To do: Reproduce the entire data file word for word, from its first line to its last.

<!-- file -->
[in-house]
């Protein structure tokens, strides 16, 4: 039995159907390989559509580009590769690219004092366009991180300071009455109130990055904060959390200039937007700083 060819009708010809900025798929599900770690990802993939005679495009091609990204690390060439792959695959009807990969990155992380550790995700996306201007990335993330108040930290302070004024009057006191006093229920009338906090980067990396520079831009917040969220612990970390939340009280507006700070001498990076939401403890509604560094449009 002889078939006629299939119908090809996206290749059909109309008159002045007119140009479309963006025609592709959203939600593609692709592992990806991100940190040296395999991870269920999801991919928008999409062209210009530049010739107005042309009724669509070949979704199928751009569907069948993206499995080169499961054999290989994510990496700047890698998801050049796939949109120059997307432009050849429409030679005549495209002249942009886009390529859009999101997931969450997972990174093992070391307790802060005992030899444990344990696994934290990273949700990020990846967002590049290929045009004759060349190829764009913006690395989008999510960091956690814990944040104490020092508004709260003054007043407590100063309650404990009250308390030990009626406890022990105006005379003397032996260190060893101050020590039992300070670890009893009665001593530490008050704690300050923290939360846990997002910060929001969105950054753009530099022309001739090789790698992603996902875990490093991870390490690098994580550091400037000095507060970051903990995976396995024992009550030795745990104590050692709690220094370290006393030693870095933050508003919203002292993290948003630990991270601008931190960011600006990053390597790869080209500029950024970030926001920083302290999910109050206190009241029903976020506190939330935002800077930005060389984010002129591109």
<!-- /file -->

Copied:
[in-house]
């Protein structure tokens, strides 16, 4: 039995159907390989559509580009590769690219004092366009991180300071009455109130990055904060959390200039937007700083 060819009708010809900025798929599900770690990802993939005679495009091609990204690390060439792959695959009807990969990155992380550790995700996306201007990335993330108040930290302070004024009057006191006093229920009338906090980067990396520079831009917040969220612990970390939340009280507006700070001498990076939401403890509604560094449009 002889078939006629299939119908090809996206290749059909109309008159002045007119140009479309963006025609592709959203939600593609692709592992990806991100940190040296395999991870269920999801991919928008999409062209210009530049010739107005042309009724669509070949979704199928751009569907069948993206499995080169499961054999290989994510990496700047890698998801050049796939949109120059997307432009050849429409030679005549495209002249942009886009390529859009999101997931969450997972990174093992070391307790802060005992030899444990344990696994934290990273949700990020990846967002590049290929045009004759060349190829764009913006690395989008999510960091956690814990944040104490020092508004709260003054007043407590100063309650404990009250308390030990009626406890022990105006005379003397032996260190060893101050020590039992300070670890009893009665001593530490008050704690300050923290939360846990997002910060929001969105950054753009530099022309001739090789790698992603996902875990490093991870390490690098994580550091400037000095507060970051903990995976396995024992009550030795745990104590050692709690220094370290006393030693870095933050508003919203002292993290948003630990991270601008931190960011600006990053390597790869080209500029950024970030926001920083302290999910109050206190009241029903976020506190939330935002800077930005060389984010002129591109």